Obama stressed to reporters, and by extension, voters, “I am very worried about federal spending, and the steps that we have taken so far have reduced federal spending over the next 10 years by $2.2 trillion. It’s not enough.… Health care reform is not going to add to that deficit, it’s designed to lower it.” Actually, no, it’s not designed to lower the deficit. Obama’s soothing, well-coached sound-byte contrasts starkly with the reality that the current health care packages going through Congress being pushed by Obama would make the deficit worse. The view that adding as many as 47 million Americans to the federal government’s healthcare rolls, simply doesn't make any sense. With an initial subsidy average of $5,000 per enrollee (as the CBO estimates), to claim that this would cut the deficit requires serious cognitive dissonance.
Yet there Obama was on national television, telling Americans that “in order for us to do more, we are not only going to have to eliminate waste in the system … we are also going to have to change health care. Otherwise we can’t close that $7.1 trillion gap in the way that the American people want it to change.”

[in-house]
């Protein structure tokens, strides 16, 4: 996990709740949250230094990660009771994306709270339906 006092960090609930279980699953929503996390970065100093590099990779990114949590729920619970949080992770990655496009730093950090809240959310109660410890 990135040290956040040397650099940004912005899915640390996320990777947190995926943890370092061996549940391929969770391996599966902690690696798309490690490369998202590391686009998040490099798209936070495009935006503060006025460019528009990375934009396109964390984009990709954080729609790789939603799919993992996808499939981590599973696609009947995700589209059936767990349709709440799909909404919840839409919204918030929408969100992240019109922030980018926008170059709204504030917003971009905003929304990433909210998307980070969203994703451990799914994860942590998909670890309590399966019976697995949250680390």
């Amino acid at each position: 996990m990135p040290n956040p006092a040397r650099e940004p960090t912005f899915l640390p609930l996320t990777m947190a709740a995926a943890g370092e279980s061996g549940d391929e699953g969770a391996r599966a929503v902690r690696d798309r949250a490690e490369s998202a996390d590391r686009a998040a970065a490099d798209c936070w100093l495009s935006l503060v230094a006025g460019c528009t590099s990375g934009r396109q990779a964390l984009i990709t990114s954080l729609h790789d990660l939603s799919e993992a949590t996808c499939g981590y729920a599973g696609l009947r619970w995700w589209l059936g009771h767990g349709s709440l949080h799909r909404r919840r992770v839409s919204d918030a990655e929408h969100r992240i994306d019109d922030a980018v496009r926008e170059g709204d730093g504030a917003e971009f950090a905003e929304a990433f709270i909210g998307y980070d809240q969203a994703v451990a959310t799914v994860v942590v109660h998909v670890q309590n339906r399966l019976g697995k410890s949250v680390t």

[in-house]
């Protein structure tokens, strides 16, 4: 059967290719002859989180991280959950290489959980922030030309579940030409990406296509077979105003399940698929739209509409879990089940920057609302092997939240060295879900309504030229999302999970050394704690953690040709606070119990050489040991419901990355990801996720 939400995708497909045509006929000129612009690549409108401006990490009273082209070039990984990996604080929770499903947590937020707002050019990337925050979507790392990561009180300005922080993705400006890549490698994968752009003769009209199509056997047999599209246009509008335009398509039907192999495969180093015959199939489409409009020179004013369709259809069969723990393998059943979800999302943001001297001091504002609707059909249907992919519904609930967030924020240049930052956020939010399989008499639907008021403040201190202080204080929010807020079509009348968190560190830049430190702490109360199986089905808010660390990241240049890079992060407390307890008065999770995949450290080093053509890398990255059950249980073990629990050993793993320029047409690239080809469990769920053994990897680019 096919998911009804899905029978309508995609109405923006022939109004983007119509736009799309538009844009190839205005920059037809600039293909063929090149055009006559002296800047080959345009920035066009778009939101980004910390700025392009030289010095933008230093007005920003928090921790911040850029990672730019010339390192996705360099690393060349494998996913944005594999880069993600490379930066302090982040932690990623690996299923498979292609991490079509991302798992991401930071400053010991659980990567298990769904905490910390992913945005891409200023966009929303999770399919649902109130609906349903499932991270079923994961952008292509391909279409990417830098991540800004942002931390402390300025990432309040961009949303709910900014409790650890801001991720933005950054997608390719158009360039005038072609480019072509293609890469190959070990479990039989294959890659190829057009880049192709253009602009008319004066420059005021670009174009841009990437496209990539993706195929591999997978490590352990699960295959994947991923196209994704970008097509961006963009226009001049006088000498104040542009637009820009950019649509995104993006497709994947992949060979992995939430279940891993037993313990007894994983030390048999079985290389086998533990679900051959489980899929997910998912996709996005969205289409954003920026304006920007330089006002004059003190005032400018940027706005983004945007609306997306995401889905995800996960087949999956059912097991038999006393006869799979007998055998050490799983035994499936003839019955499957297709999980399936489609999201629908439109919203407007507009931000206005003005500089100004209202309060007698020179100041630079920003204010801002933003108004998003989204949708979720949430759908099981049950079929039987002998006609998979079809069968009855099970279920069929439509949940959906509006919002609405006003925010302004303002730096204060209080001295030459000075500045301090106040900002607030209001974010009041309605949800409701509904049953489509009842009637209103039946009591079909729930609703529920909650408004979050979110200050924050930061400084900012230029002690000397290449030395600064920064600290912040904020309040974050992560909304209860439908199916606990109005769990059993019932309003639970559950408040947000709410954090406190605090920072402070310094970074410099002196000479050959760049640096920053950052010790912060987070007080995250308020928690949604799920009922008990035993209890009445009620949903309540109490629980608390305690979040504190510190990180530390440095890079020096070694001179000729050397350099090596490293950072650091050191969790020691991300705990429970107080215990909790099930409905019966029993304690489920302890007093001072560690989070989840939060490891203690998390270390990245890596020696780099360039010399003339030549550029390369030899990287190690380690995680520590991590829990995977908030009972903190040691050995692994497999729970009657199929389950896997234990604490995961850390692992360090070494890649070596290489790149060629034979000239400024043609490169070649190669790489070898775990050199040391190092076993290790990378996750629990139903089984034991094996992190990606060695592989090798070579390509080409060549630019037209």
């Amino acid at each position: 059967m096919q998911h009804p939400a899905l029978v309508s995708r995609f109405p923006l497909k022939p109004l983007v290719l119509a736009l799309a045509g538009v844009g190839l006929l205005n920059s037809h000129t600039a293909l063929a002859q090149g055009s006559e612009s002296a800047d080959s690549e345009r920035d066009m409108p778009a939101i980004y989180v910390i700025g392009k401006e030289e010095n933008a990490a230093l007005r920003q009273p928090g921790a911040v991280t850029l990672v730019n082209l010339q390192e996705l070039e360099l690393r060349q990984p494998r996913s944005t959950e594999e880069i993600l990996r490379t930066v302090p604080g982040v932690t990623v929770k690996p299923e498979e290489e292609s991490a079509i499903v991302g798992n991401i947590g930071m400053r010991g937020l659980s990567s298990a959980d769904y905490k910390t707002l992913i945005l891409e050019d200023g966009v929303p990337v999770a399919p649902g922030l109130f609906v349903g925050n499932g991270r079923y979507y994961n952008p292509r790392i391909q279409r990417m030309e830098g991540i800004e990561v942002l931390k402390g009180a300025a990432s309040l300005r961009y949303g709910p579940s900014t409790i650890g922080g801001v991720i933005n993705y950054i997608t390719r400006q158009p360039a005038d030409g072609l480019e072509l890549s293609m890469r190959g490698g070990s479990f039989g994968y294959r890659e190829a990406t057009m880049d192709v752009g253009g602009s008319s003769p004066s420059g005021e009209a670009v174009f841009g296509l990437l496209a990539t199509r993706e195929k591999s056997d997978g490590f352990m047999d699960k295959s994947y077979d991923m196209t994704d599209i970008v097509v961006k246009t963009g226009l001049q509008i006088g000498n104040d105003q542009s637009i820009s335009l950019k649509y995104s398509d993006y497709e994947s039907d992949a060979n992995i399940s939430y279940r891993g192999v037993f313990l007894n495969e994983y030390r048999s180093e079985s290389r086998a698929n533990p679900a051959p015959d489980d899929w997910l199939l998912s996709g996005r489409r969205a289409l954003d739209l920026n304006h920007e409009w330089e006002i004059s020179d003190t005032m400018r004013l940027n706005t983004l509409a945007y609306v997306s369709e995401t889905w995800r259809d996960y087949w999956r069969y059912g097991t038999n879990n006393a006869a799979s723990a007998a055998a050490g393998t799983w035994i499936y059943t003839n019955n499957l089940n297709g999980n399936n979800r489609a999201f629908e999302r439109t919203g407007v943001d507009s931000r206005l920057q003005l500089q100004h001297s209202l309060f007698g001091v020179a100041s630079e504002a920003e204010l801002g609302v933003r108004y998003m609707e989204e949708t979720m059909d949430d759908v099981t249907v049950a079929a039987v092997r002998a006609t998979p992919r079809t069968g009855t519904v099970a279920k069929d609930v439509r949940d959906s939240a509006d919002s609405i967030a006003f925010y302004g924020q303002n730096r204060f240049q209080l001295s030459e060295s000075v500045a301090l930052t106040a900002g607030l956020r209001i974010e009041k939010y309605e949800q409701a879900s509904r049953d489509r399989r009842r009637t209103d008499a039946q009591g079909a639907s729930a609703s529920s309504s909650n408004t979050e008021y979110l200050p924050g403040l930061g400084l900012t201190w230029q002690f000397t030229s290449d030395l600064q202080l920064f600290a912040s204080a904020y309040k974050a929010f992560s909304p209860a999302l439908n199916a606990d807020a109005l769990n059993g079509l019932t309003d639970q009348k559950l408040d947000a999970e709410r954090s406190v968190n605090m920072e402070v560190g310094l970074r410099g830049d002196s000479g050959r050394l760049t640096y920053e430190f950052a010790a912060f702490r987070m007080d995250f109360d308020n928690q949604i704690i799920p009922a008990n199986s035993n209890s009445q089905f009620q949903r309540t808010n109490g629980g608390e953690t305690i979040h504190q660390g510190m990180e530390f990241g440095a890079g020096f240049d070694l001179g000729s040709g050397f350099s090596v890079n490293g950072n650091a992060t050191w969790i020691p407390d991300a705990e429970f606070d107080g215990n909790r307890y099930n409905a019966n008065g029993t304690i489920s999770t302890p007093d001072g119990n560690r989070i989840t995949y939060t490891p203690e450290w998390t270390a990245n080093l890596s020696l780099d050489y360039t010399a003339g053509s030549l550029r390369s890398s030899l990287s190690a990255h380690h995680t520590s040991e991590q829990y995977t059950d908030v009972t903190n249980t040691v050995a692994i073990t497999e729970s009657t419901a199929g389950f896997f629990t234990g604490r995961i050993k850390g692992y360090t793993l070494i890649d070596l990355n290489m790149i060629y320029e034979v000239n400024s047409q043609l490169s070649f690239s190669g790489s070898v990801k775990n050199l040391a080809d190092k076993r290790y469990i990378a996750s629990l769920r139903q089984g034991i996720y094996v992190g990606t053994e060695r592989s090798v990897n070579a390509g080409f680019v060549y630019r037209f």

Obama wanted to counter “everybody who’s out there has been ginned up about how the Obama administration wants to spend and spend and spend.” But all he did was confirm that his critics were right, and that Obama is either not being honest with the American people or he has a serious learning disability when it comes to numbers and common sense. Obama's statements in the press conference really call into question his credibility, and may hurt him politically in the long term.
The president ended his opening remarks at the press conference saying, “Let me be clear: This isn’t about me. I have great health insurance, and so does every Member of Congress. This debate is about the letters I read when I sit in the Oval Office every day, and the stories I hear at town hall meetings…. This debate is not a game for these Americans, and they cannot afford to wait for reform any longer.”
But if voter calls going into the Whitehouse and Congress start running against Obama-care, and polling numbers increasingly run against Obama on healthcare (as they already are), maybe it really is all about Obama. Most Americans already oppose a tax increase to pay for healthcare “reform,” according to a recent poll, as the House proposes in a vain attempt to make the measure deficit neutral.
House Speaker Nancy Pelosi now says she has the votes to pass health care legislation, but another House Democratic member told The Hill that “they’re 100 votes away on a good day.” The fate of the legislation appears to be up to American citizen activism.
Photo: AP Images